The shape memory alloy clamp or clamping mechanism is easily formed at high temperatures into the desired shape with the help of a fixture or mandrel. Thereafter, at the operating temperature, which is less than 100 degrees Celsius and over martensitic transformation temperature in the embodiments described above, the shape memory alloy material is in the Austenite phase and has a strong tendency to return to its original shape once deformed. This large spring force is otherwise known as hyper-elasticity, which is a desirable characteristic for applying a uniform contact pressure on the heat spreader. The shape memory alloy also requires less material for the same spring force as compared to other materials.

FIG. 8 is a block diagram of a system 800 that utilizes the heat spreader clamping mechanism of the present invention. The system 800 includes a plurality of components, such as at least one central processing unit (CPU) 802; a power source 806, such as a power transformer, power supply or batteries; input and/or output devices, such as a keyboard and mouse 808 and a monitor 810; communication circuitry 812; a BIOS 820; a level two (L2) cache 822; Read Only Memory (ROM) 824, such as a hard-drive; Random Access Memory (RAM) 826; and at least one bus 814 that connects the aforementioned components. These components are at least partially housed within a housing 816. The heat spreader clamping mechanism described above may be coupled to any of the components that produce heat, such as the CPU 802, BIOS 820, or ROM 824. However, in many embodiments, the heat spreader clamping mechanism is coupled to the RAM 826 semiconductor module, as shown.

Accordingly, some embodiments of the semiconductor module include a substrate having multiple semiconductor devices coupled to opposing sides thereof, and at least one thermal interface material layer at least partially covering the semiconductor devices. The semiconductor module also includes at least one heat spreader covering the at least one thermal interface material layer, and multiple clamps coupling the heat spreader to the thermal interface material with a substantially uniform pressure across all of the semiconductor devices.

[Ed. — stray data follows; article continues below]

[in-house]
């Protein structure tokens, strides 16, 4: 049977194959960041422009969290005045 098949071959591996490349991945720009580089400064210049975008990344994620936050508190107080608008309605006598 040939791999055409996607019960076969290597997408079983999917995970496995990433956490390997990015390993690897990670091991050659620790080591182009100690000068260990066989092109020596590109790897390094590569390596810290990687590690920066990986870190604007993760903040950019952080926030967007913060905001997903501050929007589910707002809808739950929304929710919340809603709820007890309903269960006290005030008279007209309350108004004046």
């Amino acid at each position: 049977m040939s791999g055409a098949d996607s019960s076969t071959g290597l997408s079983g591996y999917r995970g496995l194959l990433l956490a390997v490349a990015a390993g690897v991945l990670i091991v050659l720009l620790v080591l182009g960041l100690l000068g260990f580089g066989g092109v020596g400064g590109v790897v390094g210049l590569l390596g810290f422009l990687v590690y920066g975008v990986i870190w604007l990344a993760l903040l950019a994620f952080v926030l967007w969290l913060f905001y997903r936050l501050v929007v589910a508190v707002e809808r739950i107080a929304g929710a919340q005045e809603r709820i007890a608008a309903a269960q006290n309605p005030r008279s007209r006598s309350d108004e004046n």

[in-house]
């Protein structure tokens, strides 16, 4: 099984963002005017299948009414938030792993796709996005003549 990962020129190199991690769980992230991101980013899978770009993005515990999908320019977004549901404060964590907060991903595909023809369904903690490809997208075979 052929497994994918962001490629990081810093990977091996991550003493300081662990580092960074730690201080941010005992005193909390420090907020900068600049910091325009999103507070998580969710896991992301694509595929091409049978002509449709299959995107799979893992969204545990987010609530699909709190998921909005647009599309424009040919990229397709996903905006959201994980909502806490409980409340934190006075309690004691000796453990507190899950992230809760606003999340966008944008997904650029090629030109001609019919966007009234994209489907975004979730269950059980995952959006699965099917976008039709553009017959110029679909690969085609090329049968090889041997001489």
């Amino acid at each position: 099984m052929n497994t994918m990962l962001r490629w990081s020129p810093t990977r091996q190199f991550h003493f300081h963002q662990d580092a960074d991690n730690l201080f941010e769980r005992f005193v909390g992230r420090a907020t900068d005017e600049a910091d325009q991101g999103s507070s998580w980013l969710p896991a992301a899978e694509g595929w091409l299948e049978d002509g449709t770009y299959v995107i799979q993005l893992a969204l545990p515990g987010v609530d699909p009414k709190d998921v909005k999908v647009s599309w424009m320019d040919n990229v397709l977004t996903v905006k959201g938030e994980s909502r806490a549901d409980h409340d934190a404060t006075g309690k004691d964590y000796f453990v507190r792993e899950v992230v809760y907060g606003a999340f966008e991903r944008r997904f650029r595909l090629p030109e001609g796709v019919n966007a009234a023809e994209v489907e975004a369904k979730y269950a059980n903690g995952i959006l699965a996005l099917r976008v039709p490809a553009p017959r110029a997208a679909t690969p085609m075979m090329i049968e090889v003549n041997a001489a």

Furthermore, other embodiments include a clamping mechanism for mechanically coupling a heat spreader to a layer of thermal interface material covering multiple dies of a semiconductor module. The clamping mechanism includes multiple clamps each having a pair of clamping arms resiliently coupled to one another and configured such that in use the clamping arms are biased towards one another with sufficient force to supply a substantially uniform pressure of between 20-30 psi to the thermal interface material.

Still further, some embodiments provide a clamp for mechanically coupling a heat spreader to a layer of thermal interface material covering multiple dies of a semiconductor module The clamp includes a pair of clamping arms resiliently coupled to one another and configured such that in use the clamping arms are biased towards one another with sufficient force to supply a substantially uniform pressure of between 20-30 psi to the thermal interface material.

Moreover, other embodiments provide a semiconductor module that includes a substrate having multiple semiconductor devices coupled to opposing sides thereof, and at least one thermal interface material layer at least partially covering the semiconductor devices. The semiconductor module also includes at least one heat spreader covering the at least one thermal interface material layer, and at least one clamp coupling the heat spreader to the thermal interface material with a pressure sufficient to dissipate at least 6 watts of power from the semiconductor devices.